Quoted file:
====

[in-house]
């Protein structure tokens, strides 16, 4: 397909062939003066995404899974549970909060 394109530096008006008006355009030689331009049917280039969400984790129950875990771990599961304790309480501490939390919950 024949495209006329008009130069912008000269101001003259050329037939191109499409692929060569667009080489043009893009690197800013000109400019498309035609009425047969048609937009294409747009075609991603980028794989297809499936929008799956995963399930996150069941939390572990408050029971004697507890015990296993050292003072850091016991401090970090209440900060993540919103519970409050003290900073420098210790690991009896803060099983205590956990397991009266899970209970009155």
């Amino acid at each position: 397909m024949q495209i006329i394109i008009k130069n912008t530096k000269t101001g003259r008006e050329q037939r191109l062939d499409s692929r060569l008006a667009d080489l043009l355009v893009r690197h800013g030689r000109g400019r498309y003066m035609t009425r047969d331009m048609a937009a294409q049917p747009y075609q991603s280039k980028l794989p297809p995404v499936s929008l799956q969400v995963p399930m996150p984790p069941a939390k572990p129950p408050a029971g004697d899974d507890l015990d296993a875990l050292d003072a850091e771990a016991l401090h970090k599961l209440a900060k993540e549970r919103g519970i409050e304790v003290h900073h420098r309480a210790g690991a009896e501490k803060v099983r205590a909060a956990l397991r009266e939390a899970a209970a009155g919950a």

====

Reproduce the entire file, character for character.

[in-house]
């Protein structure tokens, strides 16, 4: 397909062939003066995404899974549970909060 394109530096008006008006355009030689331009049917280039969400984790129950875990771990599961304790309480501490939390919950 024949495209006329008009130069912008000269101001003259050329037939191109499409692929060569667009080489043009893009690197800013000109400019498309035609009425047969048609937009294409747009075609991603980028794989297809499936929008799956995963399930996150069941939390572990408050029971004697507890015990296993050292003072850091016991401090970090209440900060993540919103519970409050003290900073420098210790690991009896803060099983205590956990397991009266899970209970009155």
């Amino acid at each position: 397909m024949q495209i006329i394109i008009k130069n912008t530096k000269t101001g003259r008006e050329q037939r191109l062939d499409s692929r060569l008006a667009d080489l043009l355009v893009r690197h800013g030689r000109g400019r498309y003066m035609t009425r047969d331009m048609a937009a294409q049917p747009y075609q991603s280039k980028l794989p297809p995404v499936s929008l799956q969400v995963p399930m996150p984790p069941a939390k572990p129950p408050a029971g004697d899974d507890l015990d296993a875990l050292d003072a850091e771990a016991l401090h970090k599961l209440a900060k993540e549970r919103g519970i409050e304790v003290h900073h420098r309480a210790g690991a009896e501490k803060v099983r205590a909060a956990l397991r009266e939390a899970a209970a009155g919950a």